Winstead Elementary School Principal Corey Walker, left, poses with students after an awards ceremony Thursday.
On the last day of school at Toisnot Middle School, sixth grader Juliet Amevinya writes her story in a journal Friday as other students soclialize in the back of the class.
Fifth grader Kinston Strickland, right, and classmates pose for pictures with their awards following a ceremony at Winstead Elementary School on Thursday.
Fifth grade teacher Victoria Ivery, left, poses with student Sally Morales-Langley at Winstead Elementary School on Thursday.
Winstead Elementary School Principal Corey Walker, right, poses with students who were recognized for awards Thursday.

olivia@wilsontimes.com | 252-265-7879

When students walked out of two Wilson County public schools Friday, it wasn’t just for the summer.

Winstead Elementary and Toisnot Middle will be permanently closed, and the last days at those schools were emotional for many.

‘I STILL BELONG TO TOISNOT’

Toisnot Principal Wendy Sullivan said Friday was a “mixed, emotional” day for her.

“Toisnot is definitely a special place,” she said. “Our kids are special. Our staff are special. Everybody has a special place in their heart for our students.”

She said while she looks forward to new beginnings, Toisnot still has a piece of her heart.

Seventh grader Michala Smith said Friday was a sad day for her too. She said she will miss her middle school and her teachers, who have been instrumental for her.

“It’s all coming to an end,” Michala said. “Toisnot was a great school. But no matter what school I go to, I know I still belong to Toisnot.”

Timothy Deans, who teaches seventh grade English language arts at Toisnot, said the final days have been heartbreaking. He’s used the closure as a way to teach his students about embracing change, which will make them better people. He also gave his students some advice.

“I’ve told these students they have a chance to start over, especially the seventh graders moving into their last year of middle school,” he said.

Deans said he plans to teach at Forest Hills Middle School next year and hopes to see some of his former Toisnot students.

‘ONCE A HAWK, ALWAYS A HAWK’

Several former Toisnot teachers and principals walked the halls for the last time Friday. They shared stories, laughs and tears.

It was a bittersweet moment for Wilson County Board of Education Vice Chairman Henry Mercer, who was Toisnot’s first principal.

“It’s mixed emotions,” Mercer said. “I really hate to see the school not be a middle school, but at the same time, it’s part of the pain that you have to make progress.”

Mercer and former staff members posed for a group portrait outside the school just as they did when Toisnot first opened its doors.

“When we opened in 1987, it became the school people wanted their children to attend, where people wanted to work,” Mercer said. “We had spirit.”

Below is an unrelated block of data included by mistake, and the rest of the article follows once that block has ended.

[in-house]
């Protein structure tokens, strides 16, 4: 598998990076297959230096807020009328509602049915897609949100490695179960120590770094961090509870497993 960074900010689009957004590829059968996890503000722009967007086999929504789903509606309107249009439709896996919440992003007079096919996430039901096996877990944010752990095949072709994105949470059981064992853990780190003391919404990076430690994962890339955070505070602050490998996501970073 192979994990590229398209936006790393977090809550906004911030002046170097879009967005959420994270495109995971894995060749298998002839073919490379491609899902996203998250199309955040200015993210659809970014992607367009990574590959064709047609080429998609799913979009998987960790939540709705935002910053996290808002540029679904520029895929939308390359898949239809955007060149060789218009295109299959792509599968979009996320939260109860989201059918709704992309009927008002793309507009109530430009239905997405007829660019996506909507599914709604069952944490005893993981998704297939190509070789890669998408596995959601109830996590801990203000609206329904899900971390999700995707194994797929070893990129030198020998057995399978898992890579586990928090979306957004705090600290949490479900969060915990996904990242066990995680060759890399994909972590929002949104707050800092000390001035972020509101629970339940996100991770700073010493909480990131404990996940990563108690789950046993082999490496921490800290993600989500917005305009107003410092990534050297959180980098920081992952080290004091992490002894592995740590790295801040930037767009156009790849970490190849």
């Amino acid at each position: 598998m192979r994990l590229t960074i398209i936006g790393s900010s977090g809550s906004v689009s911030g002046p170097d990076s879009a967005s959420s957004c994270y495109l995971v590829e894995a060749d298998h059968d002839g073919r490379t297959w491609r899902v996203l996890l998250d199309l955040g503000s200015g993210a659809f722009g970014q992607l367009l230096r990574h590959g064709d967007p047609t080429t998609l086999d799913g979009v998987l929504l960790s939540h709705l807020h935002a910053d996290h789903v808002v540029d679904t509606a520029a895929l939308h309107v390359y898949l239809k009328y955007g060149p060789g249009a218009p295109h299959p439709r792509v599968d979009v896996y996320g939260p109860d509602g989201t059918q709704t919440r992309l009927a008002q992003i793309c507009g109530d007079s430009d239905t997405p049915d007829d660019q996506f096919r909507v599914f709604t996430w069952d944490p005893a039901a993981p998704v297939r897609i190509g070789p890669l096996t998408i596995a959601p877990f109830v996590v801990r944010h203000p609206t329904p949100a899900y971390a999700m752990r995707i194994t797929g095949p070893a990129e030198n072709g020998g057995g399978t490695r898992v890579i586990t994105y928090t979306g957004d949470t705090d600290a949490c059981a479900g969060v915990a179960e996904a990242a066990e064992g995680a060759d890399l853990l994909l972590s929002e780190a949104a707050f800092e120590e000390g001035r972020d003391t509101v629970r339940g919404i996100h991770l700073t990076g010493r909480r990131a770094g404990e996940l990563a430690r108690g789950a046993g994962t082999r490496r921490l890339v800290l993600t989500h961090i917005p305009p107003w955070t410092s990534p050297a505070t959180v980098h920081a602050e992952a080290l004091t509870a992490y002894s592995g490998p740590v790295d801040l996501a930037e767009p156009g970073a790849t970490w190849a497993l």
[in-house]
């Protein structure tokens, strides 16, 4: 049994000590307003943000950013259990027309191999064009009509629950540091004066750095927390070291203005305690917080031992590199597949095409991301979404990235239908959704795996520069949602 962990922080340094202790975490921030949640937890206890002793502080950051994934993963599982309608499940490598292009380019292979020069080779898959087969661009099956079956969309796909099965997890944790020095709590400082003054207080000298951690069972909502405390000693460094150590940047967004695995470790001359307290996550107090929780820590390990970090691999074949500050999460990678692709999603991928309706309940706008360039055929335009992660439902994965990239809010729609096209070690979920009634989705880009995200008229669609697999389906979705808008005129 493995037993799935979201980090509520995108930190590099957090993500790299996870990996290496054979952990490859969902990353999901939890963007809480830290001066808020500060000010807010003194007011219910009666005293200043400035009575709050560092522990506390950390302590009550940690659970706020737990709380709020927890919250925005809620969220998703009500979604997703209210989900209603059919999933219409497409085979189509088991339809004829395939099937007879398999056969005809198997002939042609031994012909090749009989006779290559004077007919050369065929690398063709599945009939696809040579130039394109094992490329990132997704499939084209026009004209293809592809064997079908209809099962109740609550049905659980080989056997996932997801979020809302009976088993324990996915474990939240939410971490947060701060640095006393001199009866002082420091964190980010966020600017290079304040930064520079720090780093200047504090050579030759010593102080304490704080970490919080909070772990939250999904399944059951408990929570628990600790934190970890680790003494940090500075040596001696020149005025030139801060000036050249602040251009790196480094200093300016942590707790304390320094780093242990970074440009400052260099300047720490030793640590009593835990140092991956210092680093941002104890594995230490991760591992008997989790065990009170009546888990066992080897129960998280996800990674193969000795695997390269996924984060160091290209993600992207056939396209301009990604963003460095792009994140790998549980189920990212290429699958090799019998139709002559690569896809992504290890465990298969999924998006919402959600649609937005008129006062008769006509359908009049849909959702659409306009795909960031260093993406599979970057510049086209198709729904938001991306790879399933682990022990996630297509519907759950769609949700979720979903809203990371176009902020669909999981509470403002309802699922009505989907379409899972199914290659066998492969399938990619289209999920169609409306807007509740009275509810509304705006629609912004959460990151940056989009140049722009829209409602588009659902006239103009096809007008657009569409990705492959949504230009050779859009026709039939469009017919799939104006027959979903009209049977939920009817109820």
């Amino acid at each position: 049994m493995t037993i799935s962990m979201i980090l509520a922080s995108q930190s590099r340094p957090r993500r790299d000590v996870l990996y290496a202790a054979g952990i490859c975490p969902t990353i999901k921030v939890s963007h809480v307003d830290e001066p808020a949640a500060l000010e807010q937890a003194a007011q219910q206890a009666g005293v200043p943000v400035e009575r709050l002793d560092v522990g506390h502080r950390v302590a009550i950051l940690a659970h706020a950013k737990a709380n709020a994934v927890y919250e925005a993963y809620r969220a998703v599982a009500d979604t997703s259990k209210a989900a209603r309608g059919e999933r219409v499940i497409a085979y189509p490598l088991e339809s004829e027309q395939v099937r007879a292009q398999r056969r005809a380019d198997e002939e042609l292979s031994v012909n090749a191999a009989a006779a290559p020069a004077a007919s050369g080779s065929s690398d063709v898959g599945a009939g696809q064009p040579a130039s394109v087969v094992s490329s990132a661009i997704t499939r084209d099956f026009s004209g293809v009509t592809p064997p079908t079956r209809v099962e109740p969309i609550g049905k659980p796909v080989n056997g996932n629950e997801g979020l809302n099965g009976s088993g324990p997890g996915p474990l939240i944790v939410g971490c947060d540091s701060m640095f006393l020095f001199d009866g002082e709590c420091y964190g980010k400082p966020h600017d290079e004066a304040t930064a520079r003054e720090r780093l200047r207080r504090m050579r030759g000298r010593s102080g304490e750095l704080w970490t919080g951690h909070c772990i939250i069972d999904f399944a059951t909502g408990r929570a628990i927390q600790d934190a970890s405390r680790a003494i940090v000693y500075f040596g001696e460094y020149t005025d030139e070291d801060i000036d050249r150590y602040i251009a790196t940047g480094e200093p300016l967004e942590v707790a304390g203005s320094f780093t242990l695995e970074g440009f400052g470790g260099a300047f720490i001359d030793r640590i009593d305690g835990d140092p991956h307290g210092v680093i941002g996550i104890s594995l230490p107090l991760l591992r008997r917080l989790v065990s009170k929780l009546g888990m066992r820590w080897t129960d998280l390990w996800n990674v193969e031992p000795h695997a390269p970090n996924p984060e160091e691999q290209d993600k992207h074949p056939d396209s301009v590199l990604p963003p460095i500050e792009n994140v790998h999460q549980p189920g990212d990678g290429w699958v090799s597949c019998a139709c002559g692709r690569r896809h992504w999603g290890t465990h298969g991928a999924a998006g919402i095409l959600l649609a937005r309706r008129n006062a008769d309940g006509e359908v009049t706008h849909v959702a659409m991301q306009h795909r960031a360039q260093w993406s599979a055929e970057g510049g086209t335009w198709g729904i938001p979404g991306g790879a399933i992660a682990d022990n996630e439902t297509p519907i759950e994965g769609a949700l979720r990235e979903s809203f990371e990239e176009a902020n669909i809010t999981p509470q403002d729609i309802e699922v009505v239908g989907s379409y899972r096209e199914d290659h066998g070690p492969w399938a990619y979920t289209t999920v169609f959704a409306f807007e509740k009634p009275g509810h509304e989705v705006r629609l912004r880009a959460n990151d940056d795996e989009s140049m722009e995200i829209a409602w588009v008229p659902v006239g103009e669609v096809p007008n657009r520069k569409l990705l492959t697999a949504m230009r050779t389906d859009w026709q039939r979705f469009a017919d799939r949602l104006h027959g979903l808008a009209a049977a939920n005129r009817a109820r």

Former Toisnot teacher Justine Corbett agreed.

“Once a Hawk, always a Hawk,” she said.

‘THE CHILDREN ARE THE CENTER’

Like others across the district, Winstead students had award ceremonies and enjoyed treats in the last few days of the school year. But it was a sad time for some, knowing they wouldn’t be back in August.

Victoria Ivery, who teaches fifth grade and is teacher of the year at Winstead, said she talked to her students about attending another school.

“Nobody really is sure where they are going, but I told them that, ‘Please know that you are going; so am I,’” Ivery said. “Every school that I have worked at, no matter if it is summer school or any other school, it has been nothing but love for the children because the children are the center.”

Ivery has been with Wilson County Schools for 22 years, starting out as a secretary and then becoming a teacher. She’s worked at Winstead for seven or eight years.

Ivery said children are resilient.

“I know they are going to accept wherever they go,” she said. “I told them we just went through two years of pandemic, and their scores rock this year. I told them that. If you can overcome that hump, you can overcome anything.”

‘IN REALLY GOOD HANDS WHEREVER THEY ARE’

Fifth grader Kinston Strickland, who has only been at Winstead one year, said he learned a lot in the school’s final year.

“The teachers helped me figure out stuff that I didn’t know,” Kinston said. “It’s been a good school. We had some good days, but its time’s up now. It’s been here too long.”

Winstead Elementary dates back to the early 1900s, but the school’s current building was constructed in 1953 with some upgrades in 1988, according to the district.

Principal Corey Walker said he was proud to have served as Winstead’s lead administrator.

“It’s a little sad,” Walker said about the school closing.

He told the students to just give it their best wherever they go.

“Give it all that you can to show them how smart we are,” Walker said. “Our emotions are everywhere, but I am sure they are going to be in really good hands wherever they are.”

The Wilson County Board of Education voted in May to close both schools as part of a consolidation plan.